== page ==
Last night was a special moment for me: I was one of those 164 people representing the “face of America” that was in the East Room of the White House as Charlie Gibson and Dianne Sawyer from ABC News interviewed the President as he answered questions about health care reform.
My bottom line conclusion? This guy knows his stuff.
You may have already seen the telecast or snippets on the morning shows (if you can get past the lead story about the Governor from South Carolina). If so, there isn’t much I can add to what you have already heard. But what I can say is that—aside from the glamour and imposing “presence” of the room itself—I was overwhelmingly impressed with the President’s grasp of the issues and his ability to respond effectively if not always completely to the questions he was asked.
I have been through this before. I have been “in the room” when political figures address audiences and promote their policies. And, like you, I watch television from time to time, see the debates, listen to the Sunday morning talk shows, and draw conclusions as to whether I agree or disagree or whether I like or don’t like (or don’t really care) about the person who is the target of an interviewer’s probes.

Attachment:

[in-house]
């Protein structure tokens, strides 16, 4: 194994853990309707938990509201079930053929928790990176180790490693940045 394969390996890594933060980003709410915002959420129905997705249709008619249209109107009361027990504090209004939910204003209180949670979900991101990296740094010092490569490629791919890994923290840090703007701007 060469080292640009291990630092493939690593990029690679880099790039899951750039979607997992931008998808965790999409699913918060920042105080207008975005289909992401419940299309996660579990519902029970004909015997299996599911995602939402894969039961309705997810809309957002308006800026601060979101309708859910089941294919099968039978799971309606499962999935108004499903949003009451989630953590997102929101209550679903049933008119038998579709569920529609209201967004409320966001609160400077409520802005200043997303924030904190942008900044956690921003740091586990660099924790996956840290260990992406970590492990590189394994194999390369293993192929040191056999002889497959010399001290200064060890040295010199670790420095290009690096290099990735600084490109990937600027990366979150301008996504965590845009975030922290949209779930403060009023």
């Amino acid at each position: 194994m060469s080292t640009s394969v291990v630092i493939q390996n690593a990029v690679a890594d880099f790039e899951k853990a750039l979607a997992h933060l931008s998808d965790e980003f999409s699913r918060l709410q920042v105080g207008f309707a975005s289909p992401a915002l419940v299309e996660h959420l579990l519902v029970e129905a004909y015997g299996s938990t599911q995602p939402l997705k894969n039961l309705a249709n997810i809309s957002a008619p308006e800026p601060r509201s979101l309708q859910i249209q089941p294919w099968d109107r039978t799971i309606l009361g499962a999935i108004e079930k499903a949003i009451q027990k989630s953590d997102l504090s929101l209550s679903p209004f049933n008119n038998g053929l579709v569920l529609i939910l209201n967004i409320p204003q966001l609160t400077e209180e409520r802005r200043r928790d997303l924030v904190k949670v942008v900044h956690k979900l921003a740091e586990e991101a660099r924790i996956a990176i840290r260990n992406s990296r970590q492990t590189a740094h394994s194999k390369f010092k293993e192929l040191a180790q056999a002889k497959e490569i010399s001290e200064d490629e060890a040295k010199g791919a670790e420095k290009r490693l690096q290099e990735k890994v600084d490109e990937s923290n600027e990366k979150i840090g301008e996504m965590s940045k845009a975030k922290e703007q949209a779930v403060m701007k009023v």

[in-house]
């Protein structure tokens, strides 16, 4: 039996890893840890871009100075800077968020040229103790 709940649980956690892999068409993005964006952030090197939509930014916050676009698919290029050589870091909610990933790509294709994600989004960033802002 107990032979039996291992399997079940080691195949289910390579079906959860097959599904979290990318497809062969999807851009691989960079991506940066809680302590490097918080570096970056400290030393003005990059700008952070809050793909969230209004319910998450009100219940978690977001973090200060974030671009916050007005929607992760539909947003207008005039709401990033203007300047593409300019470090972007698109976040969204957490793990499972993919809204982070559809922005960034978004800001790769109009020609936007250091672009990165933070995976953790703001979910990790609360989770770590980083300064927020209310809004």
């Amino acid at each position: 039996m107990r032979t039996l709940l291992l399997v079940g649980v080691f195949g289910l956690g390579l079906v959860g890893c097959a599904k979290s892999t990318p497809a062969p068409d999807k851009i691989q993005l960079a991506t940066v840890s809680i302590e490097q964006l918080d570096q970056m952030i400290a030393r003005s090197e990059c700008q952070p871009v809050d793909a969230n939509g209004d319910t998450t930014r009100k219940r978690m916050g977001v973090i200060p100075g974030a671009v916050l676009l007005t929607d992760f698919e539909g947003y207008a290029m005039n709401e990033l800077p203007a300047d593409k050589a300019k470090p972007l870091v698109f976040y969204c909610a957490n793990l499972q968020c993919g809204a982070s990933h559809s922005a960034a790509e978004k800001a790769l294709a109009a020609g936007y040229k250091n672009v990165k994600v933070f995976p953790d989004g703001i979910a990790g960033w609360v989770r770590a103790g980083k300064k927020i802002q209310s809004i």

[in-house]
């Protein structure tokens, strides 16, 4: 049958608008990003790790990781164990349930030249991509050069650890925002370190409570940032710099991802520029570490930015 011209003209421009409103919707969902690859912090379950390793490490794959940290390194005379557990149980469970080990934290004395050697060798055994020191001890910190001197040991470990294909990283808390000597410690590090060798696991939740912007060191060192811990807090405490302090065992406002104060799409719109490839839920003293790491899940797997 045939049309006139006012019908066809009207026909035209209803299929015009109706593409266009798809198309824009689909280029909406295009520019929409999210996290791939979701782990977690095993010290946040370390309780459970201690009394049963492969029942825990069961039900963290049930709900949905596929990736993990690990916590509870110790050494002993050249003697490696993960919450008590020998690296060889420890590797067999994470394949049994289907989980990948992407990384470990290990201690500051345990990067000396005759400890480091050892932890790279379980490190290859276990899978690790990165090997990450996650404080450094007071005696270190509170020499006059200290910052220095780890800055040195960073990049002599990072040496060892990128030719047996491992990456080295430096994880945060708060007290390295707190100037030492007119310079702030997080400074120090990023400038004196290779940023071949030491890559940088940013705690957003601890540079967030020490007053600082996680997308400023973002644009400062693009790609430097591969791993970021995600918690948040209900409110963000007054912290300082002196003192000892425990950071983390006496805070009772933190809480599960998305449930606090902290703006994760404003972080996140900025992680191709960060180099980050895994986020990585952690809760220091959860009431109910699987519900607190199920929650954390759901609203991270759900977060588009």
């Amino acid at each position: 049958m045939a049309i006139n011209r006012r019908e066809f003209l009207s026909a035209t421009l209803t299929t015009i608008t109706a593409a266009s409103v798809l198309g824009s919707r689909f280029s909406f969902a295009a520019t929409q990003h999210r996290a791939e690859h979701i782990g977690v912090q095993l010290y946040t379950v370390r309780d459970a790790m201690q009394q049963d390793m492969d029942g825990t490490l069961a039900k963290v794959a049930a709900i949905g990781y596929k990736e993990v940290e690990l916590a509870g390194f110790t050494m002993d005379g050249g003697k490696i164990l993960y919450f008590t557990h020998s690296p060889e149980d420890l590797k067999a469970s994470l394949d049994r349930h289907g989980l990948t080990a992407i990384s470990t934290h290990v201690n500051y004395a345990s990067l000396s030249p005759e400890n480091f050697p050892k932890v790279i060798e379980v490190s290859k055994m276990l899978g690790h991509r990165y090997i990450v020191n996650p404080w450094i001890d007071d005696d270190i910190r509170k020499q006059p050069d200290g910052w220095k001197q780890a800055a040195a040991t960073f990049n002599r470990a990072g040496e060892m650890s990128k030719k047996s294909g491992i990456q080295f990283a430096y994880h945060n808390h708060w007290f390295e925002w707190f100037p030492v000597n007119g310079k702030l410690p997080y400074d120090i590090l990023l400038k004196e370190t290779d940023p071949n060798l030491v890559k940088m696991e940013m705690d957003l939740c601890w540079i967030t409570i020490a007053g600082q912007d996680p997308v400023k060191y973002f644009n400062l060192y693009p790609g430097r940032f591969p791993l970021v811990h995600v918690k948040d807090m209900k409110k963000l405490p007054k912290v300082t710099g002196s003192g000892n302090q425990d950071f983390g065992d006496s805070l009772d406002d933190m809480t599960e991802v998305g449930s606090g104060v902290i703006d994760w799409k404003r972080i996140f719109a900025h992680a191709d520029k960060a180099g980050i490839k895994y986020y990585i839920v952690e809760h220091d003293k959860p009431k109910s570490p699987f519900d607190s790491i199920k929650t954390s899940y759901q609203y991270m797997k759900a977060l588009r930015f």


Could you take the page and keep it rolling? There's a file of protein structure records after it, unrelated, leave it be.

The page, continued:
I have over the years become somewhat blasé and perhaps a bit cynical about “the show”. The answers are frequently scripted and perfunctory, repeating the same sound bites again and again. They are—in a word—predictable.
One could make the argument that the President’s responses last night had some of that same predictability. But although the interviewers and the questioners had their scripts in hand (it appeared that the people who appeared on camera had been selected after having submitted the questions in advance, since the hosts knew who they were looking for and those people were positioned in certain accessible parts of the room), I don’t believe the President knew what was coming.